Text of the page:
Running into the tiny village of Guipry, in France’s Brittany district, on August 31, 2002, I was feeling pretty worn. It was the fourth long day of La Transe Gaule, an 18-day stage race across France. I’d run maybe 25 km already that morning, and had another 45 or so to go – a typical 70 km day. This was beginning to seem like a long race!
My low mood was not helped by the pretty town – as I loped along Rue de la Liberation, feeling sorry for myself, I was unmoved by the beautiful late summer weather – sunny but not hot, with a gentle breeze. I was aware that my pace was starting to lag from of my target pace, and it just seemed like too much work to pick it back up.
As I ran through the central square bells began ringing, and a wedding party poured out of the town’s small church. It was a lovely scene, but what flooded my consciousness was the ringing of the bells, which were heavenly. I felt my whole being lighten as they continued to chime, my heart suddenly opened, my step quickened. In a few seconds my whole mood shifted to pure joy. Running felt easy, almost effortless. I finished the stage easily.
In the ensuing days I had a lot of time out on the road to ponder this experience. I began to experiment with trying to re-create the effect that the bells had on me mentally, emotionally and physically. After a while I was able to see the connection between a feeling of openness in my heart, joy, and my physical performance. At the time I was mostly interested in this because of the clear, immediate and very positive influence on my pace.
It took me several years before I came to understand the true significance what had happened to me in France that day – that it was actually an awakening to a truer, deeper reality that exists beneath my normal perception of the world. This deeper truth is usually veiled by my preconceptions and beliefs.
In the next few years I did many more big runs and big adventures. In 2003, I was the first person to run the 223-mile John Muir Trail (from Mt. Whitney to Yosemite) in under 4 days. In 2004, my wife, Stephanie Ehret, and I set the current record (32h47m) for the 140-mile Kokopelli Trail in Colorado and Utah. In 2006, I was the first (and still only) person to run a true Double Hardrock – 200 miles on the course of the Hardrock Hundred (90h50m). During these adventures I continued to experience episodes where I opened into a different space, allowing more energy. What I wrote just after the Double Hardrock is a good example:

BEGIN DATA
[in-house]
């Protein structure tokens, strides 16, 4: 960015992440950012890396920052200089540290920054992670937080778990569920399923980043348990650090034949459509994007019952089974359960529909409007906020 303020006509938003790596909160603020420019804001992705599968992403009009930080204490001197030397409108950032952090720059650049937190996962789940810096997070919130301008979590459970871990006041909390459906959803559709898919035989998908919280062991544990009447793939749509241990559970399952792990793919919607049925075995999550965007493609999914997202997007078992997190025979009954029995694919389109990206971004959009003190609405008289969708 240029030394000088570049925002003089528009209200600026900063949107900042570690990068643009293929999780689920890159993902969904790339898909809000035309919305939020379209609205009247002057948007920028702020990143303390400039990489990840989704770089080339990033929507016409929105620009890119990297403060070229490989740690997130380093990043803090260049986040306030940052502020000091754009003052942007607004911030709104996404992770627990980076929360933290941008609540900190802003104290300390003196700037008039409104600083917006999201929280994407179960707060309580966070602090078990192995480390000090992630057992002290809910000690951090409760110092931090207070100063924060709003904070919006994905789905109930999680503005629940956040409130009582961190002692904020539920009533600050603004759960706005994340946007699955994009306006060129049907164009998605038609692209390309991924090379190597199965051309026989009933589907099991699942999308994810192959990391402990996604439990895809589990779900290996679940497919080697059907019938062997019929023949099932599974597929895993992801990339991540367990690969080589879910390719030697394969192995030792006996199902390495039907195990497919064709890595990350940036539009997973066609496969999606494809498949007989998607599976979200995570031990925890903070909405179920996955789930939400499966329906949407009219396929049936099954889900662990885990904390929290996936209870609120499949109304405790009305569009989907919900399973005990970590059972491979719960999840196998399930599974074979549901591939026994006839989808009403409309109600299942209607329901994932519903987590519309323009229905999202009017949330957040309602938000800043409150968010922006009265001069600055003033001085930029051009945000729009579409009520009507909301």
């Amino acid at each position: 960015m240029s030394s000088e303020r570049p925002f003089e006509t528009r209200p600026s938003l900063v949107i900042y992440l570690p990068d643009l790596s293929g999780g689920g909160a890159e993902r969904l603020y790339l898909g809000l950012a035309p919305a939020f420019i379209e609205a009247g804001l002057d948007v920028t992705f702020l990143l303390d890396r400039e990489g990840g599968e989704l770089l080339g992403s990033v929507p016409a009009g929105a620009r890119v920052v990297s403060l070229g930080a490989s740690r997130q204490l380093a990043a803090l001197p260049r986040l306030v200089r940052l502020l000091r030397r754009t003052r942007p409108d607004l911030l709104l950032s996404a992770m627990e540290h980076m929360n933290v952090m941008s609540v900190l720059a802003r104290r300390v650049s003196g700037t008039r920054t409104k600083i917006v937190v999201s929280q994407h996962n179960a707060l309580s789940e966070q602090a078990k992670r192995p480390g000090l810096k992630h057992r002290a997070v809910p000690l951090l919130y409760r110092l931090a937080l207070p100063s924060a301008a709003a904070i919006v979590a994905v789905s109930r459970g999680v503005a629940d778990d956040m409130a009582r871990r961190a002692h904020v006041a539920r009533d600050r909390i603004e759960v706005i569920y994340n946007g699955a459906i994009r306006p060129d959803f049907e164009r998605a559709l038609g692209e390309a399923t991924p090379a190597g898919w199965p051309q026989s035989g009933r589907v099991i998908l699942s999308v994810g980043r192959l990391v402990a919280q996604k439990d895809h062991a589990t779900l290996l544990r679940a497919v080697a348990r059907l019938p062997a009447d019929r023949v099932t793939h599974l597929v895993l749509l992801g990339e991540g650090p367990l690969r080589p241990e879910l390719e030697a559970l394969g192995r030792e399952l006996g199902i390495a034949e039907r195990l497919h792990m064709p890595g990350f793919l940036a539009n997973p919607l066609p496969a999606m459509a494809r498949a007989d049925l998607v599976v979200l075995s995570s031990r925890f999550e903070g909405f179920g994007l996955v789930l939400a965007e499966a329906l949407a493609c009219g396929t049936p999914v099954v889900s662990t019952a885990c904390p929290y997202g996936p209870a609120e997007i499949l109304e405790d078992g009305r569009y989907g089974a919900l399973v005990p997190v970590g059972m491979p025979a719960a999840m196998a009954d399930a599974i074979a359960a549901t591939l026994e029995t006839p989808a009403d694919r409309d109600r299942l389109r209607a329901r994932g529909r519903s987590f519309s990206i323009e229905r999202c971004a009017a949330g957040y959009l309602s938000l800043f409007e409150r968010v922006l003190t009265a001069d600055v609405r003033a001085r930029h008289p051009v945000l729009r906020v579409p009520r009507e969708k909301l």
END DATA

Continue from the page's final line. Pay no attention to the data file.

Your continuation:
“Walking through the wide meadows above Pole Creek [183 miles into the run] I notice something gnawing at my chest. What is this? There is a softness here, tenderness. Sensing deeper, it is like an ocean of sweetness in my chest. Love. So many people came out to selflessly help me in my quest for the Double Hardrock. No one ever complained, they just did exactly what needed to be done. And, all these volunteers are here to help the runners achieve their dreams, no questions asked. No one says ‘Why?’ No one says these dreams are not worth it. The RD puts in hundreds of hours a year so we can be here in communion with the mountains, so we can challenge our limits and test ourselves to the core.”
“This feeling has grown deeper. There is a universal support, a loving, unconditional support for each and every one of us. I see that the true nature of the universe is tender and compassionate. All we have to do to experience this is open our hearts. There is no need to struggle and fuss. There is no need for fear. We are all one, and that oneness is beauty and love. As we talk, Stephanie feels it too.”